We believe the Asia tech sector will continue to provide novel solutions across industries and geographies. In our view, it is critical for investors to get adequate exposure to this increasingly important opportunity set. We think the sector’s steady progress will persist and the resulting technologies will power both the digitization and the advancement of our lives. Asia tech’s continued growth will, in our view, help fuel cheaper and more accessible products and services, increased efficiency, greater sustainability, and improved social and economic equality, among other societal benefits. In particular, we believe four long-term growth drivers will consistently push Asia tech forward.
Asia tech’s enduring growth drivers
- Faster, smaller and more powerful chips: enhancements in integrated chip design — fueled by Asia tech companies — hold the potential to enable significant software innovation.
- The critical role of pervasive tech: technological innovations are increasingly disrupting nearly every segment of the economy, powering opportunities for Asia — the world’s hub of innovation.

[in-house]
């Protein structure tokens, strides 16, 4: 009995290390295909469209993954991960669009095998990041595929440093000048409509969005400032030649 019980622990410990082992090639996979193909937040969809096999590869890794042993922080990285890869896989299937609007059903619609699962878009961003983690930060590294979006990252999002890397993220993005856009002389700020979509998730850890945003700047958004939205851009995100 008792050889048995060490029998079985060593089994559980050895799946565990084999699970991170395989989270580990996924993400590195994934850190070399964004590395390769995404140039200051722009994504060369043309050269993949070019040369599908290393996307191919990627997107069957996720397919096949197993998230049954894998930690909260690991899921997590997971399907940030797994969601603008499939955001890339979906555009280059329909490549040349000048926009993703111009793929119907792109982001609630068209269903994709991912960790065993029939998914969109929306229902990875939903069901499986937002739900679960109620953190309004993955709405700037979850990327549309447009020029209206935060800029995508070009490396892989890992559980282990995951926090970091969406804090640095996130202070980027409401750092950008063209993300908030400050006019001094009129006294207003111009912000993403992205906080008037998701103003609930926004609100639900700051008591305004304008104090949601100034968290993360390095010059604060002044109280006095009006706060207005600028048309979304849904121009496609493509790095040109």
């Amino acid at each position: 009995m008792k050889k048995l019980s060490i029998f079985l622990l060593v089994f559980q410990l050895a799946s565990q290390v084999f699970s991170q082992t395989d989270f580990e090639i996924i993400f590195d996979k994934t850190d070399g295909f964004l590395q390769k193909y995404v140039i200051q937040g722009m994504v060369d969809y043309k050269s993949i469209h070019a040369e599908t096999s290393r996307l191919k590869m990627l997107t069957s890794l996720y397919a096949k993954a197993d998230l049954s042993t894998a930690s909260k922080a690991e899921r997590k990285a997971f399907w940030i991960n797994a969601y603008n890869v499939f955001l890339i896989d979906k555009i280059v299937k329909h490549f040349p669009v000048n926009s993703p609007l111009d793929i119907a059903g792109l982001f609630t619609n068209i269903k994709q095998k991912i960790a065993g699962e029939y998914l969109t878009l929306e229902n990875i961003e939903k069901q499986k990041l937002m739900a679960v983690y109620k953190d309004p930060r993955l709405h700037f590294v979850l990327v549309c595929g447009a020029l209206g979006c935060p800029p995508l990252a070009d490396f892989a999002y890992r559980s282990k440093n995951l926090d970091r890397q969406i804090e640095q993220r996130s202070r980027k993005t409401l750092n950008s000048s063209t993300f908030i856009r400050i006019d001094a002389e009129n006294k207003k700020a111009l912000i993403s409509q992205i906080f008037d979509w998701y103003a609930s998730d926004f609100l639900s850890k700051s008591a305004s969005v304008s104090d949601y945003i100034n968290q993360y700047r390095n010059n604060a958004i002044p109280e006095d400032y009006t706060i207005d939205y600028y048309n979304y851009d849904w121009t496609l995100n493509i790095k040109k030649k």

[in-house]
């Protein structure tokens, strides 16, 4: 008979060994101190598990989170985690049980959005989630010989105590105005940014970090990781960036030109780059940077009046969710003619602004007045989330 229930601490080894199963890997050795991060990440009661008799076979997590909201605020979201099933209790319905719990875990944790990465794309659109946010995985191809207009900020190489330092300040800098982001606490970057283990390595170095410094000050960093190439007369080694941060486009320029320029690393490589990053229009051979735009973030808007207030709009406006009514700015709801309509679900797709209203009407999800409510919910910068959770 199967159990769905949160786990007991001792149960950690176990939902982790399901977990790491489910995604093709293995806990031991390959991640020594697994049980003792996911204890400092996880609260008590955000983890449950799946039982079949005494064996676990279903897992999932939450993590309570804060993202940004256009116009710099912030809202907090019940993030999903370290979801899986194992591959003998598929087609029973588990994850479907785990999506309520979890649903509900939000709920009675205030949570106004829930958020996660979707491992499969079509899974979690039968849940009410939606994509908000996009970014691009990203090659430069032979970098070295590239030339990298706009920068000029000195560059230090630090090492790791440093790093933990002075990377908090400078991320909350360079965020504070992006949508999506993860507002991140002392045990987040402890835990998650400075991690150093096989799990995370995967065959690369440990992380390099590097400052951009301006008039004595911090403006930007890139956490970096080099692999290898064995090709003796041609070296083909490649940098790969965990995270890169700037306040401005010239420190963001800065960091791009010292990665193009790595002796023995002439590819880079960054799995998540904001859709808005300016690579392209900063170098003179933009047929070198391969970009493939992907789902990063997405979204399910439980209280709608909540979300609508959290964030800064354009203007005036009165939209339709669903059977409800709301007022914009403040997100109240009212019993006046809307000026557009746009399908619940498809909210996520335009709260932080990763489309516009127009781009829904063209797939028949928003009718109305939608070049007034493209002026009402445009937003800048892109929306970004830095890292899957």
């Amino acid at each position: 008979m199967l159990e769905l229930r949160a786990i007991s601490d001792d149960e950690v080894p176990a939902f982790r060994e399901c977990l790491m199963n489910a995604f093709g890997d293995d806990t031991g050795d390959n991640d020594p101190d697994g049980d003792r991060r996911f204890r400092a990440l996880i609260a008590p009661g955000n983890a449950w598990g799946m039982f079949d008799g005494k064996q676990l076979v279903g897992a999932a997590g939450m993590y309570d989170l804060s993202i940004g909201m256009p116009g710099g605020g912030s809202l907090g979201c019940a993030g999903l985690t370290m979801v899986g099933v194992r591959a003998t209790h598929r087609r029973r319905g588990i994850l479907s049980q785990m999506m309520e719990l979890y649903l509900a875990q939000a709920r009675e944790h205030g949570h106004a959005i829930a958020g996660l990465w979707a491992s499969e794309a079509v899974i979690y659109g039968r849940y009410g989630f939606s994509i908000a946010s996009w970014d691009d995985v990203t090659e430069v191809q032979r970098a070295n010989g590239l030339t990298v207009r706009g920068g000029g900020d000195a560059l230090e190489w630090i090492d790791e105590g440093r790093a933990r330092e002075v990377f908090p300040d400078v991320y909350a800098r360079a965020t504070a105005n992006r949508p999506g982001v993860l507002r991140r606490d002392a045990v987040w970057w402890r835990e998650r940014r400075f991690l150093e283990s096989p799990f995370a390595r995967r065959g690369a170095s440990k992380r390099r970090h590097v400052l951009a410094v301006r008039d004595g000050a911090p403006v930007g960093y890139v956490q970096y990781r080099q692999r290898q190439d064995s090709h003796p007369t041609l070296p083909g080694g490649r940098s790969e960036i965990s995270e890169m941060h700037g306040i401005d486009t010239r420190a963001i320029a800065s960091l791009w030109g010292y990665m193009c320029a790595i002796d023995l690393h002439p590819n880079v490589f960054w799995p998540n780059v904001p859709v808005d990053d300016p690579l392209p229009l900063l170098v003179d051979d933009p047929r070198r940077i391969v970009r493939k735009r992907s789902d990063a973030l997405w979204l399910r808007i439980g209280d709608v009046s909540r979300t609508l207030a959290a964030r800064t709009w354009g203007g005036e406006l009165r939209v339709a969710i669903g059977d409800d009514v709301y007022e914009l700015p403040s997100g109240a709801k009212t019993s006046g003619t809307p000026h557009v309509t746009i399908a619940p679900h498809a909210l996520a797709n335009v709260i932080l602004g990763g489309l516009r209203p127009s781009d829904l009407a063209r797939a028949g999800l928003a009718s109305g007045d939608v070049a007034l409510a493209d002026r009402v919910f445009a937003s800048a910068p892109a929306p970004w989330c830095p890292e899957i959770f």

- Local solutions for local markets: many of Asia tech’s markets are closed to outside competition or require intricate local knowledge. From Japanese software to Chinese supply chains, we believe local firms will therefore capture lasting growth that will be less susceptible to geopolitical risks.
- The hidden tech story in Japan: demographic trends and idiosyncratic cultural factors in Japan are driving opportunities for innovative tech solutions in industries like fintech and recruitment.
Potential risks for Asia tech
The Asia tech sector is not without risks. In our view, there are several potential risks to our long-term outlook for the sector. Technology is an economically sensitive industry and may underperform if global growth slows. In addition, tech is made up of subsectors that have their own mini cycles within the overall tech cycle, which can cause dispersion within the sector. Valuations in some areas are also a potential concern given the sector’s strong recent performance, making active management critical to the opportunity set, in our view. Furthermore, regulations are likely to have an increased impact on the sector as countries react to tech’s growing importance to consumers and economies alike. Finally, interest rates are very low today and if they do increase substantially, this could affect the sector’s outlook.
Technological innovation has marched on through the global health crisis, trade wars, and economic cycles. Despite these sources of increased volatility, technological progress and adoption have continued to accelerate. Furthermore, despite potential risks like valuation, we believe there are numerous secular growth drivers fueling the long-term case for Asia tech.
1FactSet, Wellington Management, MSCI All Country World IT Index. Data as of 31 December 2020. | 2MSCI All Country World IT Index. Data as of 31 December 2020.